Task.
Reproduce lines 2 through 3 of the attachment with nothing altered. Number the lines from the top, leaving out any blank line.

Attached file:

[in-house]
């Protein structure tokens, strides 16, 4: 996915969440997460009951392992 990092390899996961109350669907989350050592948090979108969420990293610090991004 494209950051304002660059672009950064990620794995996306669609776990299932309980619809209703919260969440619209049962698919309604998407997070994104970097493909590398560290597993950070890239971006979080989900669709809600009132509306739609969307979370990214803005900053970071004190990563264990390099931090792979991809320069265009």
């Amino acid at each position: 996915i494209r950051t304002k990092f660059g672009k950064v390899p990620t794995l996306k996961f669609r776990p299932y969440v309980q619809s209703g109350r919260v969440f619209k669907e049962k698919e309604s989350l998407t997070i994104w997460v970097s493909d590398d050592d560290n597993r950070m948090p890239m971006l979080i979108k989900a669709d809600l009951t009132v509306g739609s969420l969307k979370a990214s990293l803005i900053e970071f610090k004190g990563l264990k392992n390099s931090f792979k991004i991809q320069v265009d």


């Protein structure tokens, strides 16, 4: 996915969440997460009951392992 990092390899996961109350669907989350050592948090979108969420990293610090991004 494209950051304002660059672009950064990620794995996306669609776990299932309980619809209703919260969440619209049962698919309604998407997070994104970097493909590398560290597993950070890239971006979080989900669709809600009132509306739609969307979370990214803005900053970071004190990563264990390099931090792979991809320069265009």
């Amino acid at each position: 996915i494209r950051t304002k990092f660059g672009k950064v390899p990620t794995l996306k996961f669609r776990p299932y969440v309980q619809s209703g109350r919260v969440f619209k669907e049962k698919e309604s989350l998407t997070i994104w997460v970097s493909d590398d050592d560290n597993r950070m948090p890239m971006l979080i979108k989900a669709d809600l009951t009132v509306g739609s969420l969307k979370a990214s990293l803005i900053e970071f610090k004190g990563l264990k392992n390099s931090f792979k991004i991809q320069v265009d």